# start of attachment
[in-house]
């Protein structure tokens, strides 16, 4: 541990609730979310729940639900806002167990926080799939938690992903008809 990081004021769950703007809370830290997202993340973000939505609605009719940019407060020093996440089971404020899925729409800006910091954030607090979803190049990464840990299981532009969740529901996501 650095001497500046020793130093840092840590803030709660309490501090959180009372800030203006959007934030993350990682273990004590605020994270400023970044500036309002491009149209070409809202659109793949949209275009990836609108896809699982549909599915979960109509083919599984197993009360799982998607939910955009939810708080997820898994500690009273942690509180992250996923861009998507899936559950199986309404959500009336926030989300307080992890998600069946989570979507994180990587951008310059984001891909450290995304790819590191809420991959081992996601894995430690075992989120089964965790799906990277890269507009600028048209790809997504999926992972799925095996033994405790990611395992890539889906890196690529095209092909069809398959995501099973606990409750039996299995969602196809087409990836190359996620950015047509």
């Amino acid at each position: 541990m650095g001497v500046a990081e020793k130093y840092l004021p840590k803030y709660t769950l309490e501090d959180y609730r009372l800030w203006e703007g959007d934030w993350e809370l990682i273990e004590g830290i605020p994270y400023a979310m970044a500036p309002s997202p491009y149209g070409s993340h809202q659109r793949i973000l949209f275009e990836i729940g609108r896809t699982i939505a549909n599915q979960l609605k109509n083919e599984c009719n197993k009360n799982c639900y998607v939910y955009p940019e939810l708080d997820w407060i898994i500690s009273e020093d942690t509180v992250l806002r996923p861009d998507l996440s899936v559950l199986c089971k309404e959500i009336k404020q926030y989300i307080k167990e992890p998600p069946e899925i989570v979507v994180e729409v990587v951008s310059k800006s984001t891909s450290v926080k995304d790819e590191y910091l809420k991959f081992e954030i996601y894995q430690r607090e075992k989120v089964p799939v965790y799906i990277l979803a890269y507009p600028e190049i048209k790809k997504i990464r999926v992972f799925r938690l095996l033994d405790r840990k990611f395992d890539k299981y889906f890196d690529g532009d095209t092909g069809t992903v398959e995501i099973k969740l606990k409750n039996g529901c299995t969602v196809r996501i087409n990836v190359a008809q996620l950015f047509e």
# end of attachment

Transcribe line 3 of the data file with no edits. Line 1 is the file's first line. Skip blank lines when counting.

């Amino acid at each position: 541990m650095g001497v500046a990081e020793k130093y840092l004021p840590k803030y709660t769950l309490e501090d959180y609730r009372l800030w203006e703007g959007d934030w993350e809370l990682i273990e004590g830290i605020p994270y400023a979310m970044a500036p309002s997202p491009y149209g070409s993340h809202q659109r793949i973000l949209f275009e990836i729940g609108r896809t699982i939505a549909n599915q979960l609605k109509n083919e599984c009719n197993k009360n799982c639900y998607v939910y955009p940019e939810l708080d997820w407060i898994i500690s009273e020093d942690t509180v992250l806002r996923p861009d998507l996440s899936v559950l199986c089971k309404e959500i009336k404020q926030y989300i307080k167990e992890p998600p069946e899925i989570v979507v994180e729409v990587v951008s310059k800006s984001t891909s450290v926080k995304d790819e590191y910091l809420k991959f081992e954030i996601y894995q430690r607090e075992k989120v089964p799939v965790y799906i990277l979803a890269y507009p600028e190049i048209k790809k997504i990464r999926v992972f799925r938690l095996l033994d405790r840990k990611f395992d890539k299981y889906f890196d690529g532009d095209t092909g069809t992903v398959e995501i099973k969740l606990k409750n039996g529901c299995t969602v196809r996501i087409n990836v190359a008809q996620l950015f047509e």